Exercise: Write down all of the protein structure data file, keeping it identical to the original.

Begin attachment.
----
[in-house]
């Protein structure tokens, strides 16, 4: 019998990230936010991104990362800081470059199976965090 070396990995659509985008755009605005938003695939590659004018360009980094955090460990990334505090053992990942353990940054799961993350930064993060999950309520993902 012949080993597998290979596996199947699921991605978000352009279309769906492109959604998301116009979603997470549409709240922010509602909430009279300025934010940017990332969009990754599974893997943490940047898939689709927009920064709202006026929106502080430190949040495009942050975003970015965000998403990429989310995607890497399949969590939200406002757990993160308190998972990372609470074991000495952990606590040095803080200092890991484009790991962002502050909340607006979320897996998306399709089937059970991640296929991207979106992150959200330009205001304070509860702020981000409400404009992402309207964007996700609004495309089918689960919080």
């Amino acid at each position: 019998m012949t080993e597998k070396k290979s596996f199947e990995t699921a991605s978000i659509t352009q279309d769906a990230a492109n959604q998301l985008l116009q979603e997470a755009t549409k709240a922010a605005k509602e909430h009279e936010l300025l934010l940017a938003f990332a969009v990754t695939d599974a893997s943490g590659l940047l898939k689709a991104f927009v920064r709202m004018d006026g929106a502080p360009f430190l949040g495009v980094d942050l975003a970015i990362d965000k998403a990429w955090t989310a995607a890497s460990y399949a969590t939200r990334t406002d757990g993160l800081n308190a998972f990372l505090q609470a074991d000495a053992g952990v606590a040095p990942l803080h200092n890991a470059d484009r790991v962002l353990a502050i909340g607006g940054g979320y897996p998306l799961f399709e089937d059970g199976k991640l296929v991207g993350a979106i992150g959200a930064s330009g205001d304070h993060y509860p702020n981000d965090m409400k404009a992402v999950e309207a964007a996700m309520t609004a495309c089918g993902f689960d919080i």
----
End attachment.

[in-house]
């Protein structure tokens, strides 16, 4: 019998990230936010991104990362800081470059199976965090 070396990995659509985008755009605005938003695939590659004018360009980094955090460990990334505090053992990942353990940054799961993350930064993060999950309520993902 012949080993597998290979596996199947699921991605978000352009279309769906492109959604998301116009979603997470549409709240922010509602909430009279300025934010940017990332969009990754599974893997943490940047898939689709927009920064709202006026929106502080430190949040495009942050975003970015965000998403990429989310995607890497399949969590939200406002757990993160308190998972990372609470074991000495952990606590040095803080200092890991484009790991962002502050909340607006979320897996998306399709089937059970991640296929991207979106992150959200330009205001304070509860702020981000409400404009992402309207964007996700609004495309089918689960919080």
């Amino acid at each position: 019998m012949t080993e597998k070396k290979s596996f199947e990995t699921a991605s978000i659509t352009q279309d769906a990230a492109n959604q998301l985008l116009q979603e997470a755009t549409k709240a922010a605005k509602e909430h009279e936010l300025l934010l940017a938003f990332a969009v990754t695939d599974a893997s943490g590659l940047l898939k689709a991104f927009v920064r709202m004018d006026g929106a502080p360009f430190l949040g495009v980094d942050l975003a970015i990362d965000k998403a990429w955090t989310a995607a890497s460990y399949a969590t939200r990334t406002d757990g993160l800081n308190a998972f990372l505090q609470a074991d000495a053992g952990v606590a040095p990942l803080h200092n890991a470059d484009r790991v962002l353990a502050i909340g607006g940054g979320y897996p998306l799961f399709e089937d059970g199976k991640l296929v991207g993350a979106i992150g959200a930064s330009g205001d304070h993060y509860p702020n981000d965090m409400k404009a992402v999950e309207a964007a996700m309520t609004a495309c089918g993902f689960d919080i």